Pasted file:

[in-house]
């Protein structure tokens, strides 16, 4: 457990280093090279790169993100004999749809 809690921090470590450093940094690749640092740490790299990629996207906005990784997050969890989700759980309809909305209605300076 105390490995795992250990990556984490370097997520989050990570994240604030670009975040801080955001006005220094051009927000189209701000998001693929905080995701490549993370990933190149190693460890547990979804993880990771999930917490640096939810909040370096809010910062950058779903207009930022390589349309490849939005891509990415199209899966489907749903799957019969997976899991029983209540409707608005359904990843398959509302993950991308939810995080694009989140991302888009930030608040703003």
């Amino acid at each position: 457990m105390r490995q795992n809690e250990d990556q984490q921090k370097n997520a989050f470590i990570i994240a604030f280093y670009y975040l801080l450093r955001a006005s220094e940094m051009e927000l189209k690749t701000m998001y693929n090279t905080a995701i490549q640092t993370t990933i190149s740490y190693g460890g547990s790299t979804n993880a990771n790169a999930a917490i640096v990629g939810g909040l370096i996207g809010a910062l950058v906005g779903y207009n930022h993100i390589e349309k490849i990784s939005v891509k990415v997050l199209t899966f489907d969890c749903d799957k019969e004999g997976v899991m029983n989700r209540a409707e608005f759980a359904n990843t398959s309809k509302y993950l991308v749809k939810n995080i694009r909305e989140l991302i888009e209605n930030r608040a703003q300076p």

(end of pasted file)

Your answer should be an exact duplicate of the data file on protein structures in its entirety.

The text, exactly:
[in-house]
């Protein structure tokens, strides 16, 4: 457990280093090279790169993100004999749809 809690921090470590450093940094690749640092740490790299990629996207906005990784997050969890989700759980309809909305209605300076 105390490995795992250990990556984490370097997520989050990570994240604030670009975040801080955001006005220094051009927000189209701000998001693929905080995701490549993370990933190149190693460890547990979804993880990771999930917490640096939810909040370096809010910062950058779903207009930022390589349309490849939005891509990415199209899966489907749903799957019969997976899991029983209540409707608005359904990843398959509302993950991308939810995080694009989140991302888009930030608040703003």
């Amino acid at each position: 457990m105390r490995q795992n809690e250990d990556q984490q921090k370097n997520a989050f470590i990570i994240a604030f280093y670009y975040l801080l450093r955001a006005s220094e940094m051009e927000l189209k690749t701000m998001y693929n090279t905080a995701i490549q640092t993370t990933i190149s740490y190693g460890g547990s790299t979804n993880a990771n790169a999930a917490i640096v990629g939810g909040l370096i996207g809010a910062l950058v906005g779903y207009n930022h993100i390589e349309k490849i990784s939005v891509k990415v997050l199209t899966f489907d969890c749903d799957k019969e004999g997976v899991m029983n989700r209540a409707e608005f759980a359904n990843t398959s309809k509302y993950l991308v749809k939810n995080i694009r909305e989140l991302i888009e209605n930030r608040a703003q300076p």